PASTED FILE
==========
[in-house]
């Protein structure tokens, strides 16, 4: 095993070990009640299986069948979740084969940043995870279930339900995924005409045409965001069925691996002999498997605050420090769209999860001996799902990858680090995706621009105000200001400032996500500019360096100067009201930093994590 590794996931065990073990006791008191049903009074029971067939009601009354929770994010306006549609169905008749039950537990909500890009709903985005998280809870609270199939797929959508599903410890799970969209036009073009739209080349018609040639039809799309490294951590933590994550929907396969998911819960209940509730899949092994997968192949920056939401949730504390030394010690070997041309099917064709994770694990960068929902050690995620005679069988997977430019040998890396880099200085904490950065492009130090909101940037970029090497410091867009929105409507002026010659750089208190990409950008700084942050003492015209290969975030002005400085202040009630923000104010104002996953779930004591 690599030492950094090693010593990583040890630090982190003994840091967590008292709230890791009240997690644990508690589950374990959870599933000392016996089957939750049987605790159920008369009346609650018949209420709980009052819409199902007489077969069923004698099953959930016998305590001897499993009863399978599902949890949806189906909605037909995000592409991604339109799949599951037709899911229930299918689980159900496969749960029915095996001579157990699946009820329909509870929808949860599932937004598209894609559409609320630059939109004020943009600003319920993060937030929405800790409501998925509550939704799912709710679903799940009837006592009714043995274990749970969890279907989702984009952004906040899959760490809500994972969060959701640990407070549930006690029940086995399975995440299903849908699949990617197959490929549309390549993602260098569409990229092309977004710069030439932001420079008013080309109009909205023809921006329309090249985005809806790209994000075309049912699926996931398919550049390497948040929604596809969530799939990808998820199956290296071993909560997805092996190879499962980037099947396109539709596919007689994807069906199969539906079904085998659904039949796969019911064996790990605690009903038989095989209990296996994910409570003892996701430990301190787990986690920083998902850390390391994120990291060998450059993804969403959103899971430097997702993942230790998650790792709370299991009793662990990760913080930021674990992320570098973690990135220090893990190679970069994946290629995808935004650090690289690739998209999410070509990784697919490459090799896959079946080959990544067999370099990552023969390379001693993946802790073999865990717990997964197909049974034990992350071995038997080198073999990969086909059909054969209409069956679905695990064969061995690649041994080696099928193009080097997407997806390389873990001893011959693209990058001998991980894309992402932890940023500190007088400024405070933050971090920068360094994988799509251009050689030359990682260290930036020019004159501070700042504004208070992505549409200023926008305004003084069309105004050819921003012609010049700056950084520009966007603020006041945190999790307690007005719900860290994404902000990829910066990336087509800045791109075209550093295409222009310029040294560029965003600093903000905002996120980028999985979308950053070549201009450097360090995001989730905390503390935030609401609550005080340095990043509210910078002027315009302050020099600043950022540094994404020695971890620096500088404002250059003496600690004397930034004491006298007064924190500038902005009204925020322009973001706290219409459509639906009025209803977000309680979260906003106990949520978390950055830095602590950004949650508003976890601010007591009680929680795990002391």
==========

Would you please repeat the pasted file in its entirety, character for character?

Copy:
[in-house]
């Protein structure tokens, strides 16, 4: 095993070990009640299986069948979740084969940043995870279930339900995924005409045409965001069925691996002999498997605050420090769209999860001996799902990858680090995706621009105000200001400032996500500019360096100067009201930093994590 590794996931065990073990006791008191049903009074029971067939009601009354929770994010306006549609169905008749039950537990909500890009709903985005998280809870609270199939797929959508599903410890799970969209036009073009739209080349018609040639039809799309490294951590933590994550929907396969998911819960209940509730899949092994997968192949920056939401949730504390030394010690070997041309099917064709994770694990960068929902050690995620005679069988997977430019040998890396880099200085904490950065492009130090909101940037970029090497410091867009929105409507002026010659750089208190990409950008700084942050003492015209290969975030002005400085202040009630923000104010104002996953779930004591 690599030492950094090693010593990583040890630090982190003994840091967590008292709230890791009240997690644990508690589950374990959870599933000392016996089957939750049987605790159920008369009346609650018949209420709980009052819409199902007489077969069923004698099953959930016998305590001897499993009863399978599902949890949806189906909605037909995000592409991604339109799949599951037709899911229930299918689980159900496969749960029915095996001579157990699946009820329909509870929808949860599932937004598209894609559409609320630059939109004020943009600003319920993060937030929405800790409501998925509550939704799912709710679903799940009837006592009714043995274990749970969890279907989702984009952004906040899959760490809500994972969060959701640990407070549930006690029940086995399975995440299903849908699949990617197959490929549309390549993602260098569409990229092309977004710069030439932001420079008013080309109009909205023809921006329309090249985005809806790209994000075309049912699926996931398919550049390497948040929604596809969530799939990808998820199956290296071993909560997805092996190879499962980037099947396109539709596919007689994807069906199969539906079904085998659904039949796969019911064996790990605690009903038989095989209990296996994910409570003892996701430990301190787990986690920083998902850390390391994120990291060998450059993804969403959103899971430097997702993942230790998650790792709370299991009793662990990760913080930021674990992320570098973690990135220090893990190679970069994946290629995808935004650090690289690739998209999410070509990784697919490459090799896959079946080959990544067999370099990552023969390379001693993946802790073999865990717990997964197909049974034990992350071995038997080198073999990969086909059909054969209409069956679905695990064969061995690649041994080696099928193009080097997407997806390389873990001893011959693209990058001998991980894309992402932890940023500190007088400024405070933050971090920068360094994988799509251009050689030359990682260290930036020019004159501070700042504004208070992505549409200023926008305004003084069309105004050819921003012609010049700056950084520009966007603020006041945190999790307690007005719900860290994404902000990829910066990336087509800045791109075209550093295409222009310029040294560029965003600093903000905002996120980028999985979308950053070549201009450097360090995001989730905390503390935030609401609550005080340095990043509210910078002027315009302050020099600043950022540094994404020695971890620096500088404002250059003496600690004397930034004491006298007064924190500038902005009204925020322009973001706290219409459509639906009025209803977000309680979260906003106990949520978390950055830095602590950004949650508003976890601010007591009680929680795990002391």